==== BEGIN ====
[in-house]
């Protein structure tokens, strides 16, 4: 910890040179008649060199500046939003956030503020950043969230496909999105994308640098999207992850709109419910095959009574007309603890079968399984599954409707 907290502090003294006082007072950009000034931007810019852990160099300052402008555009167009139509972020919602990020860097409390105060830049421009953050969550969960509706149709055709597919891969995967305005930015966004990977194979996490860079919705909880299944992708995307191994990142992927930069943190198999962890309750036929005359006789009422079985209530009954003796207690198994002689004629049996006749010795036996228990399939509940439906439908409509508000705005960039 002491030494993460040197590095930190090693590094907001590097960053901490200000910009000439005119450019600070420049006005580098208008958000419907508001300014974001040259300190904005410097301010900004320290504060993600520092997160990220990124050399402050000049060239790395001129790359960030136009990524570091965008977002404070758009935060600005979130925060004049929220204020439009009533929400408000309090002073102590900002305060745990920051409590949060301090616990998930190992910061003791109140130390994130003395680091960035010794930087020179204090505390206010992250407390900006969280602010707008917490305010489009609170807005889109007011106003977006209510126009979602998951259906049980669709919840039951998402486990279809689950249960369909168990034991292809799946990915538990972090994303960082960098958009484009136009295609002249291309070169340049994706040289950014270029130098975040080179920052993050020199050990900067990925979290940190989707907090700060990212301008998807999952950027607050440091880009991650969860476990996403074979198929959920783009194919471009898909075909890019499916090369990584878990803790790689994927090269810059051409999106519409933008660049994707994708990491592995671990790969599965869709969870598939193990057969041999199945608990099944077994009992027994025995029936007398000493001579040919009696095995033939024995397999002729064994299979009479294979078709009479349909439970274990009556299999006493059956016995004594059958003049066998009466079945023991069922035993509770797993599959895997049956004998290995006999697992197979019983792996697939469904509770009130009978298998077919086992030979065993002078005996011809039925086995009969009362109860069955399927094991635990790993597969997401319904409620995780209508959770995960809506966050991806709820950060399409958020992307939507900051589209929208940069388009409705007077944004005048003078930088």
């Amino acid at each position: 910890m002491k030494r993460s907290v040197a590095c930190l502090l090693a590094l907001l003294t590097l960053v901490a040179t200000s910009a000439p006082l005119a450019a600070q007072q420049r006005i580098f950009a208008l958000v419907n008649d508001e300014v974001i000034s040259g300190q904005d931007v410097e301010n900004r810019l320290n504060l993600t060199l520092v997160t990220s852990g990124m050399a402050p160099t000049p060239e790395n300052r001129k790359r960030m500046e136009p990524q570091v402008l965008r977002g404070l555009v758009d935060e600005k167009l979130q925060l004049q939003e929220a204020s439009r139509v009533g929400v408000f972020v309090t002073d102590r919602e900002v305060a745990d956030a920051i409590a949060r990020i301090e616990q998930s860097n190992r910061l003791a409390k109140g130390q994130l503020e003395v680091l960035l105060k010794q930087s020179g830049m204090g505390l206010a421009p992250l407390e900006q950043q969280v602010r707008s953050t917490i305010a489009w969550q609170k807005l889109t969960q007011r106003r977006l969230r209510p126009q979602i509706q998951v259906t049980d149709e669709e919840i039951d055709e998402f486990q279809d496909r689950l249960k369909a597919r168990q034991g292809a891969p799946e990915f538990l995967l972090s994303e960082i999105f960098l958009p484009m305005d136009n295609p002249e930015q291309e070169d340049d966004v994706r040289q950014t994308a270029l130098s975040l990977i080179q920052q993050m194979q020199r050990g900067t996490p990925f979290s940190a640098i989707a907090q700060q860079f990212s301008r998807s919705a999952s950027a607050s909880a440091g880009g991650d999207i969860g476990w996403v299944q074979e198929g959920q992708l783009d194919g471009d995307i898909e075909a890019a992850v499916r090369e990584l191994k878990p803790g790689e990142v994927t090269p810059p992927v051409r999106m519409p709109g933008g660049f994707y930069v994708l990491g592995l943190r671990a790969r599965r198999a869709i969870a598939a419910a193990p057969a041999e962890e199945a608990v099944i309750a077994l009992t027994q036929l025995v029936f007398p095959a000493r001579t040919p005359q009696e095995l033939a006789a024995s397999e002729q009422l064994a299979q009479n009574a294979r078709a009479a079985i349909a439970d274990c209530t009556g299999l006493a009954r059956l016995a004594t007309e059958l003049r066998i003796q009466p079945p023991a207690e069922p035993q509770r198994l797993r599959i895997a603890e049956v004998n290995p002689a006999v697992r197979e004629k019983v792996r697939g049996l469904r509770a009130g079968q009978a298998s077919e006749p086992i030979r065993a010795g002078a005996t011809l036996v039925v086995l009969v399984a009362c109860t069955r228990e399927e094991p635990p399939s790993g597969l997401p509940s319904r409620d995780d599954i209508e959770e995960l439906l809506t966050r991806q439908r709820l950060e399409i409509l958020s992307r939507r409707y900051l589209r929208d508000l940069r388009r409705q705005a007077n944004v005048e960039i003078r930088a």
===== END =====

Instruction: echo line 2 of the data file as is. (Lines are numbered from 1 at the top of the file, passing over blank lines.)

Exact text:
């Protein structure tokens, strides 16, 4: 910890040179008649060199500046939003956030503020950043969230496909999105994308640098999207992850709109419910095959009574007309603890079968399984599954409707 907290502090003294006082007072950009000034931007810019852990160099300052402008555009167009139509972020919602990020860097409390105060830049421009953050969550969960509706149709055709597919891969995967305005930015966004990977194979996490860079919705909880299944992708995307191994990142992927930069943190198999962890309750036929005359006789009422079985209530009954003796207690198994002689004629049996006749010795036996228990399939509940439906439908409509508000705005960039 002491030494993460040197590095930190090693590094907001590097960053901490200000910009000439005119450019600070420049006005580098208008958000419907508001300014974001040259300190904005410097301010900004320290504060993600520092997160990220990124050399402050000049060239790395001129790359960030136009990524570091965008977002404070758009935060600005979130925060004049929220204020439009009533929400408000309090002073102590900002305060745990920051409590949060301090616990998930190992910061003791109140130390994130003395680091960035010794930087020179204090505390206010992250407390900006969280602010707008917490305010489009609170807005889109007011106003977006209510126009979602998951259906049980669709919840039951998402486990279809689950249960369909168990034991292809799946990915538990972090994303960082960098958009484009136009295609002249291309070169340049994706040289950014270029130098975040080179920052993050020199050990900067990925979290940190989707907090700060990212301008998807999952950027607050440091880009991650969860476990996403074979198929959920783009194919471009898909075909890019499916090369990584878990803790790689994927090269810059051409999106519409933008660049994707994708990491592995671990790969599965869709969870598939193990057969041999199945608990099944077994009992027994025995029936007398000493001579040919009696095995033939024995397999002729064994299979009479294979078709009479349909439970274990009556299999006493059956016995004594059958003049066998009466079945023991069922035993509770797993599959895997049956004998290995006999697992197979019983792996697939469904509770009130009978298998077919086992030979065993002078005996011809039925086995009969009362109860069955399927094991635990790993597969997401319904409620995780209508959770995960809506966050991806709820950060399409958020992307939507900051589209929208940069388009409705007077944004005048003078930088």